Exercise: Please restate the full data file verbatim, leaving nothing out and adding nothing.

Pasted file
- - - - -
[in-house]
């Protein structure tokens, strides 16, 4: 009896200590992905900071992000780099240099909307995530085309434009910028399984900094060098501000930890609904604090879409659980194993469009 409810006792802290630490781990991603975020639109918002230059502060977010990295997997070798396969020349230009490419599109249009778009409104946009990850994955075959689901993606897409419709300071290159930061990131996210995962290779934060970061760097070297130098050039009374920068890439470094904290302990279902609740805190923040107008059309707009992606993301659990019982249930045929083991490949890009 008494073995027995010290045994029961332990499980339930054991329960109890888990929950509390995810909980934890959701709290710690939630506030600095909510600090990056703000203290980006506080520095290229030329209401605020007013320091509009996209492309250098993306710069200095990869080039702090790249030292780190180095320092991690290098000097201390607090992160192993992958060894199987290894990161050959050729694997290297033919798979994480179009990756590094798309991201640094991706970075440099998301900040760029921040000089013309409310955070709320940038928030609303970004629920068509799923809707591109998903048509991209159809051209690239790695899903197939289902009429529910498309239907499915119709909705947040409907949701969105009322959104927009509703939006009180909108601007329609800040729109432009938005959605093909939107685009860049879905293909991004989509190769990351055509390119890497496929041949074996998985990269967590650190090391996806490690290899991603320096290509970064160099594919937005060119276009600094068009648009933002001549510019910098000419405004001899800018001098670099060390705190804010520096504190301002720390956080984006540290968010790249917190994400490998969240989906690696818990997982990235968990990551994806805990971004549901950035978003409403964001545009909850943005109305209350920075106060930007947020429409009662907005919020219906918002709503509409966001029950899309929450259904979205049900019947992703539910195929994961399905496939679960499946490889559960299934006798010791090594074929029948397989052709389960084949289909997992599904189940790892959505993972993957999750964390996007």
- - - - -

[in-house]
């Protein structure tokens, strides 16, 4: 009896200590992905900071992000780099240099909307995530085309434009910028399984900094060098501000930890609904604090879409659980194993469009 409810006792802290630490781990991603975020639109918002230059502060977010990295997997070798396969020349230009490419599109249009778009409104946009990850994955075959689901993606897409419709300071290159930061990131996210995962290779934060970061760097070297130098050039009374920068890439470094904290302990279902609740805190923040107008059309707009992606993301659990019982249930045929083991490949890009 008494073995027995010290045994029961332990499980339930054991329960109890888990929950509390995810909980934890959701709290710690939630506030600095909510600090990056703000203290980006506080520095290229030329209401605020007013320091509009996209492309250098993306710069200095990869080039702090790249030292780190180095320092991690290098000097201390607090992160192993992958060894199987290894990161050959050729694997290297033919798979994480179009990756590094798309991201640094991706970075440099998301900040760029921040000089013309409310955070709320940038928030609303970004629920068509799923809707591109998903048509991209159809051209690239790695899903197939289902009429529910498309239907499915119709909705947040409907949701969105009322959104927009509703939006009180909108601007329609800040729109432009938005959605093909939107685009860049879905293909991004989509190769990351055509390119890497496929041949074996998985990269967590650190090391996806490690290899991603320096290509970064160099594919937005060119276009600094068009648009933002001549510019910098000419405004001899800018001098670099060390705190804010520096504190301002720390956080984006540290968010790249917190994400490998969240989906690696818990997982990235968990990551994806805990971004549901950035978003409403964001545009909850943005109305209350920075106060930007947020429409009662907005919020219906918002709503509409966001029950899309929450259904979205049900019947992703539910195929994961399905496939679960499946490889559960299934006798010791090594074929029948397989052709389960084949289909997992599904189940790892959505993972993957999750964390996007």